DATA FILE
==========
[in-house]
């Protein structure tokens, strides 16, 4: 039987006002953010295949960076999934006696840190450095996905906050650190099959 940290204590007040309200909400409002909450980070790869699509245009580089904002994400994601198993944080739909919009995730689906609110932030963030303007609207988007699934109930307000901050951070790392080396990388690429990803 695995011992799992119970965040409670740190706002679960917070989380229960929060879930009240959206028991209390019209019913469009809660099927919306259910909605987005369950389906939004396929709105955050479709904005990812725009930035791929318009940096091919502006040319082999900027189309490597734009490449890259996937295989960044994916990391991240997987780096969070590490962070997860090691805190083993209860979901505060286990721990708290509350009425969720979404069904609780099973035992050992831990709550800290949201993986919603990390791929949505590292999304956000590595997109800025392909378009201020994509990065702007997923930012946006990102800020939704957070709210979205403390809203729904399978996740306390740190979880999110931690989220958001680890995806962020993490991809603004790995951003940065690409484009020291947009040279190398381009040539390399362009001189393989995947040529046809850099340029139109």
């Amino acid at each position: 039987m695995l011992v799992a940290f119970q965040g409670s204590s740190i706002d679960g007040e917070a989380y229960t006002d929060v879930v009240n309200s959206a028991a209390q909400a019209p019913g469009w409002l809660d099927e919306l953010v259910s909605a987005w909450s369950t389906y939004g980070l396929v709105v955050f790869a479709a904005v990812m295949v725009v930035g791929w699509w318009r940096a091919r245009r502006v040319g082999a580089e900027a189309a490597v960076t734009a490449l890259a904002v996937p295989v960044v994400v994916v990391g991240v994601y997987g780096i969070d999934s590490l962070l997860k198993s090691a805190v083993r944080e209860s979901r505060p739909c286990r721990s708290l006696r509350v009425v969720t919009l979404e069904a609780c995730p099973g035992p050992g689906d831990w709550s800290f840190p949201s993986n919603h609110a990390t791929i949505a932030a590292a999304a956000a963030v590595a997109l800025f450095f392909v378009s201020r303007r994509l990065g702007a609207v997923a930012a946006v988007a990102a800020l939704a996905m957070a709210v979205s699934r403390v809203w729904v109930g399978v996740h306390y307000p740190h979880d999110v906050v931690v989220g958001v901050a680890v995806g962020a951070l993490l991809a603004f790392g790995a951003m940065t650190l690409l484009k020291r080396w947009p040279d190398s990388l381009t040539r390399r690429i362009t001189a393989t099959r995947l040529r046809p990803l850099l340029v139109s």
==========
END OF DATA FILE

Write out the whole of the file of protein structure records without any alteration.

[in-house]
């Protein structure tokens, strides 16, 4: 039987006002953010295949960076999934006696840190450095996905906050650190099959 940290204590007040309200909400409002909450980070790869699509245009580089904002994400994601198993944080739909919009995730689906609110932030963030303007609207988007699934109930307000901050951070790392080396990388690429990803 695995011992799992119970965040409670740190706002679960917070989380229960929060879930009240959206028991209390019209019913469009809660099927919306259910909605987005369950389906939004396929709105955050479709904005990812725009930035791929318009940096091919502006040319082999900027189309490597734009490449890259996937295989960044994916990391991240997987780096969070590490962070997860090691805190083993209860979901505060286990721990708290509350009425969720979404069904609780099973035992050992831990709550800290949201993986919603990390791929949505590292999304956000590595997109800025392909378009201020994509990065702007997923930012946006990102800020939704957070709210979205403390809203729904399978996740306390740190979880999110931690989220958001680890995806962020993490991809603004790995951003940065690409484009020291947009040279190398381009040539390399362009001189393989995947040529046809850099340029139109």
């Amino acid at each position: 039987m695995l011992v799992a940290f119970q965040g409670s204590s740190i706002d679960g007040e917070a989380y229960t006002d929060v879930v009240n309200s959206a028991a209390q909400a019209p019913g469009w409002l809660d099927e919306l953010v259910s909605a987005w909450s369950t389906y939004g980070l396929v709105v955050f790869a479709a904005v990812m295949v725009v930035g791929w699509w318009r940096a091919r245009r502006v040319g082999a580089e900027a189309a490597v960076t734009a490449l890259a904002v996937p295989v960044v994400v994916v990391g991240v994601y997987g780096i969070d999934s590490l962070l997860k198993s090691a805190v083993r944080e209860s979901r505060p739909c286990r721990s708290l006696r509350v009425v969720t919009l979404e069904a609780c995730p099973g035992p050992g689906d831990w709550s800290f840190p949201s993986n919603h609110a990390t791929i949505a932030a590292a999304a956000a963030v590595a997109l800025f450095f392909v378009s201020r303007r994509l990065g702007a609207v997923a930012a946006v988007a990102a800020l939704a996905m957070a709210v979205s699934r403390v809203w729904v109930g399978v996740h306390y307000p740190h979880d999110v906050v931690v989220g958001v901050a680890v995806g962020a951070l993490l991809a603004f790392g790995a951003m940065t650190l690409l484009k020291r080396w947009p040279d190398s990388l381009t040539r390399r690429i362009t001189a393989t099959r995947l040529r046809p990803l850099l340029v139109s």